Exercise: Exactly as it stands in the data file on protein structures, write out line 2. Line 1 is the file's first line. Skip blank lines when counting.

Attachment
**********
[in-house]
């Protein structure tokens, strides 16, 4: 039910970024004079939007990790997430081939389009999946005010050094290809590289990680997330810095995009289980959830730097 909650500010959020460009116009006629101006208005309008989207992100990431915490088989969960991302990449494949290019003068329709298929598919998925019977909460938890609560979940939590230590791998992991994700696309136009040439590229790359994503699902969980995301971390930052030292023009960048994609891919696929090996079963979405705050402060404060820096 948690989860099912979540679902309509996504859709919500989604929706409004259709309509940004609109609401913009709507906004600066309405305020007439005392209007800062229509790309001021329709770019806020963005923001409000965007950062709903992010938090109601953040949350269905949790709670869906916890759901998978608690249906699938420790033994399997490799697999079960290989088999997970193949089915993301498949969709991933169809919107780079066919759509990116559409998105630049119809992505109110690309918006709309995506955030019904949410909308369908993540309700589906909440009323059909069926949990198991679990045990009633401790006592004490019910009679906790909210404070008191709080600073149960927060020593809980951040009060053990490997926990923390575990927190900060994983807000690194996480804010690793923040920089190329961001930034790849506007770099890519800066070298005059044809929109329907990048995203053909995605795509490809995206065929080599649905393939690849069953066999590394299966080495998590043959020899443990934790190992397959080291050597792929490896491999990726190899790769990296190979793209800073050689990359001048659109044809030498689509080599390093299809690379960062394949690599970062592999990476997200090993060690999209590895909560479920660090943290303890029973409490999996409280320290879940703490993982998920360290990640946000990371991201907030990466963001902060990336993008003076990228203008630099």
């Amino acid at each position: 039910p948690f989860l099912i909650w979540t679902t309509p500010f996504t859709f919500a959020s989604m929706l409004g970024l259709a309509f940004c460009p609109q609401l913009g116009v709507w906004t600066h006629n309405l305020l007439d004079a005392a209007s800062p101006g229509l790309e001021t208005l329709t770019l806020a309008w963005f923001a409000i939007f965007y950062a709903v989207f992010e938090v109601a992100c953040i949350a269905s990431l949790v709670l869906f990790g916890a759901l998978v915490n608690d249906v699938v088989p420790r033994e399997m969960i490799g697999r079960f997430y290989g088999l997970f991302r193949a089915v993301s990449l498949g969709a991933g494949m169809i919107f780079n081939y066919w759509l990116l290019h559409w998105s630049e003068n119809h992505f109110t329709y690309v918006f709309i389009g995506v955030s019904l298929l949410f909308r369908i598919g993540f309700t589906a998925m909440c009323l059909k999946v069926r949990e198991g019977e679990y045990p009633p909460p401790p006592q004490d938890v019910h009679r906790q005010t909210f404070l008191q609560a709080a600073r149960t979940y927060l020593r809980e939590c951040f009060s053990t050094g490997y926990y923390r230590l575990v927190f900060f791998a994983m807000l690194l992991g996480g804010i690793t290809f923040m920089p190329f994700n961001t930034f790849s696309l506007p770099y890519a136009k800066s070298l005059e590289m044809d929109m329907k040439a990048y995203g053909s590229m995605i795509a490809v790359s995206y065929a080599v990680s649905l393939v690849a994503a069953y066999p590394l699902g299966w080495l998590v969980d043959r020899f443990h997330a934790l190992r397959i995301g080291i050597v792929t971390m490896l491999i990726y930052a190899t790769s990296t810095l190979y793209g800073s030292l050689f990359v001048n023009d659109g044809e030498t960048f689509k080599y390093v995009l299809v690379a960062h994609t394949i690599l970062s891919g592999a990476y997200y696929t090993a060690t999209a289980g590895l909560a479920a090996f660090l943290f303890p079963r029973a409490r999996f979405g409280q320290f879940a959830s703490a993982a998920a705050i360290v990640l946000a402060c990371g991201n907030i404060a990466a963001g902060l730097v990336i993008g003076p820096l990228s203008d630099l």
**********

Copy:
């Protein structure tokens, strides 16, 4: 039910970024004079939007990790997430081939389009999946005010050094290809590289990680997330810095995009289980959830730097 909650500010959020460009116009006629101006208005309008989207992100990431915490088989969960991302990449494949290019003068329709298929598919998925019977909460938890609560979940939590230590791998992991994700696309136009040439590229790359994503699902969980995301971390930052030292023009960048994609891919696929090996079963979405705050402060404060820096 948690989860099912979540679902309509996504859709919500989604929706409004259709309509940004609109609401913009709507906004600066309405305020007439005392209007800062229509790309001021329709770019806020963005923001409000965007950062709903992010938090109601953040949350269905949790709670869906916890759901998978608690249906699938420790033994399997490799697999079960290989088999997970193949089915993301498949969709991933169809919107780079066919759509990116559409998105630049119809992505109110690309918006709309995506955030019904949410909308369908993540309700589906909440009323059909069926949990198991679990045990009633401790006592004490019910009679906790909210404070008191709080600073149960927060020593809980951040009060053990490997926990923390575990927190900060994983807000690194996480804010690793923040920089190329961001930034790849506007770099890519800066070298005059044809929109329907990048995203053909995605795509490809995206065929080599649905393939690849069953066999590394299966080495998590043959020899443990934790190992397959080291050597792929490896491999990726190899790769990296190979793209800073050689990359001048659109044809030498689509080599390093299809690379960062394949690599970062592999990476997200090993060690999209590895909560479920660090943290303890029973409490999996409280320290879940703490993982998920360290990640946000990371991201907030990466963001902060990336993008003076990228203008630099």